Speaking in a new interview, the singer-and-actress shared that she contemplated whether or not to carry on with recording the acclaimed LP.
She said that she was worried it might “embolden” the groups of “white supremacists and neo-Nazis going around to little black kids’ birthday parties and holding up the Confederate flag,” when US president Donald Trump was elected, as there are songs on the album that speak out against “racism” and “xenophobia.”
“It was one of the first times I felt very afraid,” she told NPR. “There was a lot going on in the country during that time and I didn’t know if this was going to embolden them, at the time, to do something to people like me who were speaking out against racism and sexism and xenophobia and Islamophobia, and everything that they represent. I just didn’t know.”
She continued: “So I started to just have anxiety attacks about it, and I’m thankful I didn’t let that stop me, because I think what that album represented, especially one of my songs, ‘Americans’, … deals with that. It deals with how I’m not going to back down and we’re not going to back down and become silent and quiet and watch this president tear this country apart and tear down the people that helped build this country.
“My ancestors built this country. They helped build the White House. And so that just says: I’m American and you will never take that away from me. And we’re not running, we’re not hiding. We’re not allowing you to dominate us.”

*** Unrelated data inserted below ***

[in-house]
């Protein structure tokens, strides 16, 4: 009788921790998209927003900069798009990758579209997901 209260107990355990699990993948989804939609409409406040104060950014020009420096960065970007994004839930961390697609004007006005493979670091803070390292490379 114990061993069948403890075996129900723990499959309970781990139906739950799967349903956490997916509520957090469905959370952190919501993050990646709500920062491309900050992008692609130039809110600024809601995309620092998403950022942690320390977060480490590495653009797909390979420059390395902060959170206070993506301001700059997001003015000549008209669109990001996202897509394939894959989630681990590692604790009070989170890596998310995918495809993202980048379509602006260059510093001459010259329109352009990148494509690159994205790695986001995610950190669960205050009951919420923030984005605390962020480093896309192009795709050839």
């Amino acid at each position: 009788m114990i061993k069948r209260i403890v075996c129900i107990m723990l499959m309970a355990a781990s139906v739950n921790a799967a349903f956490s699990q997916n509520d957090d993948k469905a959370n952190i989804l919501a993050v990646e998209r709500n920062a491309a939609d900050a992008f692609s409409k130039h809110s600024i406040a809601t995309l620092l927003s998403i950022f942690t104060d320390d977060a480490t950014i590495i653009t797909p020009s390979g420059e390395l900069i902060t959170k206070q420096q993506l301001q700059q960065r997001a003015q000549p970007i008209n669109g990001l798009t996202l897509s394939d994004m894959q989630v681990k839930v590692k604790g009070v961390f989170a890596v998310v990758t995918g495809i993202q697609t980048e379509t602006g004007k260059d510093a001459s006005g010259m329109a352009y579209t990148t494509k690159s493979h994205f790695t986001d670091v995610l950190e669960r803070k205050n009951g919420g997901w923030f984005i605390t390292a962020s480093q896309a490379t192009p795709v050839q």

Elsewhere in the interview, Monáe discussed working with Prince on some of the tracks on ‘Dirty Computer’ before his death in 2016.
“[He] was working with me on ‘Dirty Computer’ before he transitioned on,” Monáe said. “Prince was helping, sending me song inspirations and we were going back and forth.
“And so when he transitioned on, I felt that I had to continue to finish that album. And I was always asking myself, ‘What would Prince do?’ in these moments whenever I couldn’t figure out a lyric or music or instrumentation or melody.”
Earlier this year, Janelle Monaé revealed that she identifies as non-binary.
The singer-songwriter publicly declared her gender fluidity on Twitter after quoting a tweet that featured a non-binary meme.
GLAAD and The Human Rights Campaign promoted the Twitter hashtag #IAmNonbinary as a way to increase non-binary visibility and to correct misconceptions associated with the term, as Out reports.
On the same day, Monaé quote-tweeted a pro-gender fluidity meme along with the hashtag #IAmNonbinary.